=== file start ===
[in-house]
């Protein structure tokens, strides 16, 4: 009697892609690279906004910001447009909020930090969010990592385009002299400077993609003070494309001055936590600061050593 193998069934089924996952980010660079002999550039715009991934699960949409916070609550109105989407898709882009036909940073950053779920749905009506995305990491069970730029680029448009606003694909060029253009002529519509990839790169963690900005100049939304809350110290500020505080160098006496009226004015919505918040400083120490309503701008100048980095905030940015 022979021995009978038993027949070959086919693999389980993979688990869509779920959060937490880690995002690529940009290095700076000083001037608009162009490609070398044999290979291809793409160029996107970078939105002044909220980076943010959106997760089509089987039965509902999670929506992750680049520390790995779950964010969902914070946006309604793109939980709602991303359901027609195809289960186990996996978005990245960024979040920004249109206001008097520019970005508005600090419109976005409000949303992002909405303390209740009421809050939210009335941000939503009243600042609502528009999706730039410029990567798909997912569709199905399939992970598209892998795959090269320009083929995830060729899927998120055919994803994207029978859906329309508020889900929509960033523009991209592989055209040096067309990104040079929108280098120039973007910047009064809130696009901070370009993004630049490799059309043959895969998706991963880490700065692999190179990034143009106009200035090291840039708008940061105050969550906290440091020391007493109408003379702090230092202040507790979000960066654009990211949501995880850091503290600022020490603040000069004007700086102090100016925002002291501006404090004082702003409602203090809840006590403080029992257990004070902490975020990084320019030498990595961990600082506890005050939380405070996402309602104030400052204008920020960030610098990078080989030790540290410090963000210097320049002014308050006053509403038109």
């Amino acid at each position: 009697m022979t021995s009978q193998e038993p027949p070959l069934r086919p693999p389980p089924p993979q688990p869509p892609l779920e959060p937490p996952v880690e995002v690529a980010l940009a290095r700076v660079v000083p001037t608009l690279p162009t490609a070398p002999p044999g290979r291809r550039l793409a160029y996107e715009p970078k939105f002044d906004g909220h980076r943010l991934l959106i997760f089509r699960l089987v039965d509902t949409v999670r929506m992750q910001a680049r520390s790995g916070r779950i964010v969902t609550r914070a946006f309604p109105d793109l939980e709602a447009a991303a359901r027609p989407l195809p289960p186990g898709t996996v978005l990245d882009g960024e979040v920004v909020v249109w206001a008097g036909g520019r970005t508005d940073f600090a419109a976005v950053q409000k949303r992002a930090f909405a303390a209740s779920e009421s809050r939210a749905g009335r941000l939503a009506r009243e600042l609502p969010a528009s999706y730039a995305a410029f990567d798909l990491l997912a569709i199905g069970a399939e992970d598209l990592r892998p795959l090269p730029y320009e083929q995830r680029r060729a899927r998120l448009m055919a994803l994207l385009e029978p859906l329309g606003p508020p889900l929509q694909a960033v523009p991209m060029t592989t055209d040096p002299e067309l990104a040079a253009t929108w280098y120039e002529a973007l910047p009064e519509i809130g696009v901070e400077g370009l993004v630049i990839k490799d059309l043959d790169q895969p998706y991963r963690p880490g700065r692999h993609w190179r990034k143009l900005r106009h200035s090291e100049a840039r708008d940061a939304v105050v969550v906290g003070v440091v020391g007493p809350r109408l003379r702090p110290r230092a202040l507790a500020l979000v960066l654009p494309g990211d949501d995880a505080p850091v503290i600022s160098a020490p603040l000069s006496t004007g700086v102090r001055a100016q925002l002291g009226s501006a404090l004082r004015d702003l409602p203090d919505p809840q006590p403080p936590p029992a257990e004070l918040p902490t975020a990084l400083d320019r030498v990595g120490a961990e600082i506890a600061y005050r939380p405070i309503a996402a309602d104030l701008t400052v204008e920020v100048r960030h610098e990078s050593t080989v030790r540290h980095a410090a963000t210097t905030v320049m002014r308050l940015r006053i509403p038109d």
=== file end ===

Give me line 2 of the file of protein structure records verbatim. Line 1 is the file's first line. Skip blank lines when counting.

């Protein structure tokens, strides 16, 4: 009697892609690279906004910001447009909020930090969010990592385009002299400077993609003070494309001055936590600061050593 193998069934089924996952980010660079002999550039715009991934699960949409916070609550109105989407898709882009036909940073950053779920749905009506995305990491069970730029680029448009606003694909060029253009002529519509990839790169963690900005100049939304809350110290500020505080160098006496009226004015919505918040400083120490309503701008100048980095905030940015 022979021995009978038993027949070959086919693999389980993979688990869509779920959060937490880690995002690529940009290095700076000083001037608009162009490609070398044999290979291809793409160029996107970078939105002044909220980076943010959106997760089509089987039965509902999670929506992750680049520390790995779950964010969902914070946006309604793109939980709602991303359901027609195809289960186990996996978005990245960024979040920004249109206001008097520019970005508005600090419109976005409000949303992002909405303390209740009421809050939210009335941000939503009243600042609502528009999706730039410029990567798909997912569709199905399939992970598209892998795959090269320009083929995830060729899927998120055919994803994207029978859906329309508020889900929509960033523009991209592989055209040096067309990104040079929108280098120039973007910047009064809130696009901070370009993004630049490799059309043959895969998706991963880490700065692999190179990034143009106009200035090291840039708008940061105050969550906290440091020391007493109408003379702090230092202040507790979000960066654009990211949501995880850091503290600022020490603040000069004007700086102090100016925002002291501006404090004082702003409602203090809840006590403080029992257990004070902490975020990084320019030498990595961990600082506890005050939380405070996402309602104030400052204008920020960030610098990078080989030790540290410090963000210097320049002014308050006053509403038109």